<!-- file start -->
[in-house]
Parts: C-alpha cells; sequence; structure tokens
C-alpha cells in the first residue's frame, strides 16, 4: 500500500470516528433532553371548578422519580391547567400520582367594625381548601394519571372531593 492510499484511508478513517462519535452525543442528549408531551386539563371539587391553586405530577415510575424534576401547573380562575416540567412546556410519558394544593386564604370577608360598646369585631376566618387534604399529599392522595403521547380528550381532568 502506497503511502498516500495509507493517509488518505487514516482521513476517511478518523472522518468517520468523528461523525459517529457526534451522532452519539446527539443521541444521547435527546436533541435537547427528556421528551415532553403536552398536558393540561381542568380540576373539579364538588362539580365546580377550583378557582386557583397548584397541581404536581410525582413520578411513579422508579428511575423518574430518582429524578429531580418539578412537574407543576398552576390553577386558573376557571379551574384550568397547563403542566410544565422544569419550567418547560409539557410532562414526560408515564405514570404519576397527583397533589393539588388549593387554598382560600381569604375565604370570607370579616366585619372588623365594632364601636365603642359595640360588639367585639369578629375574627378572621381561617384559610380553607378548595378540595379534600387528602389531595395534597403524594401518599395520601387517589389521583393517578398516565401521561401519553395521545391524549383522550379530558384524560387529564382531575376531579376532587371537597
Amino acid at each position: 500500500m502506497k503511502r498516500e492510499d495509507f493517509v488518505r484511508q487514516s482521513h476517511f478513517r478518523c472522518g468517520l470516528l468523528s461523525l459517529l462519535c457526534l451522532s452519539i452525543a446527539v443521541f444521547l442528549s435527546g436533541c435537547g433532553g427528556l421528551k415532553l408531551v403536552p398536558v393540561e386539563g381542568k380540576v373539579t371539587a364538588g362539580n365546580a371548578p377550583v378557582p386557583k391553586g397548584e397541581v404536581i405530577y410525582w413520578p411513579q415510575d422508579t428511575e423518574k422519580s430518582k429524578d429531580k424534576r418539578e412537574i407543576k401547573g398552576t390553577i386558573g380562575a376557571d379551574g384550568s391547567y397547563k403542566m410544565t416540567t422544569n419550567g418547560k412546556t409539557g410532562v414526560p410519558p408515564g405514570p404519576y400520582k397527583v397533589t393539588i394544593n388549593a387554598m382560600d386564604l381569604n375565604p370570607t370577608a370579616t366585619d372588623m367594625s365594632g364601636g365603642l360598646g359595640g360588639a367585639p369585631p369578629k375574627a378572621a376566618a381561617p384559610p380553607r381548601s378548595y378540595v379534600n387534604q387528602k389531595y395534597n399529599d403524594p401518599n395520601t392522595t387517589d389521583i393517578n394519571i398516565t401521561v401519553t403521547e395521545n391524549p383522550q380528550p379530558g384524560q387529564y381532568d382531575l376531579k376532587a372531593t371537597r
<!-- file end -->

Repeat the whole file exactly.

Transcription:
[in-house]
Parts: C-alpha cells; sequence; structure tokens
C-alpha cells in the first residue's frame, strides 16, 4: 500500500470516528433532553371548578422519580391547567400520582367594625381548601394519571372531593 492510499484511508478513517462519535452525543442528549408531551386539563371539587391553586405530577415510575424534576401547573380562575416540567412546556410519558394544593386564604370577608360598646369585631376566618387534604399529599392522595403521547380528550381532568 502506497503511502498516500495509507493517509488518505487514516482521513476517511478518523472522518468517520468523528461523525459517529457526534451522532452519539446527539443521541444521547435527546436533541435537547427528556421528551415532553403536552398536558393540561381542568380540576373539579364538588362539580365546580377550583378557582386557583397548584397541581404536581410525582413520578411513579422508579428511575423518574430518582429524578429531580418539578412537574407543576398552576390553577386558573376557571379551574384550568397547563403542566410544565422544569419550567418547560409539557410532562414526560408515564405514570404519576397527583397533589393539588388549593387554598382560600381569604375565604370570607370579616366585619372588623365594632364601636365603642359595640360588639367585639369578629375574627378572621381561617384559610380553607378548595378540595379534600387528602389531595395534597403524594401518599395520601387517589389521583393517578398516565401521561401519553395521545391524549383522550379530558384524560387529564382531575376531579376532587371537597
Amino acid at each position: 500500500m502506497k503511502r498516500e492510499d495509507f493517509v488518505r484511508q487514516s482521513h476517511f478513517r478518523c472522518g468517520l470516528l468523528s461523525l459517529l462519535c457526534l451522532s452519539i452525543a446527539v443521541f444521547l442528549s435527546g436533541c435537547g433532553g427528556l421528551k415532553l408531551v403536552p398536558v393540561e386539563g381542568k380540576v373539579t371539587a364538588g362539580n365546580a371548578p377550583v378557582p386557583k391553586g397548584e397541581v404536581i405530577y410525582w413520578p411513579q415510575d422508579t428511575e423518574k422519580s430518582k429524578d429531580k424534576r418539578e412537574i407543576k401547573g398552576t390553577i386558573g380562575a376557571d379551574g384550568s391547567y397547563k403542566m410544565t416540567t422544569n419550567g418547560k412546556t409539557g410532562v414526560p410519558p408515564g405514570p404519576y400520582k397527583v397533589t393539588i394544593n388549593a387554598m382560600d386564604l381569604n375565604p370570607t370577608a370579616t366585619d372588623m367594625s365594632g364601636g365603642l360598646g359595640g360588639a367585639p369585631p369578629k375574627a378572621a376566618a381561617p384559610p380553607r381548601s378548595y378540595v379534600n387534604q387528602k389531595y395534597n399529599d403524594p401518599n395520601t392522595t387517589d389521583i393517578n394519571i398516565t401521561v401519553t403521547e395521545n391524549p383522550q380528550p379530558g384524560q387529564y381532568d382531575l376531579k376532587a372531593t371537597r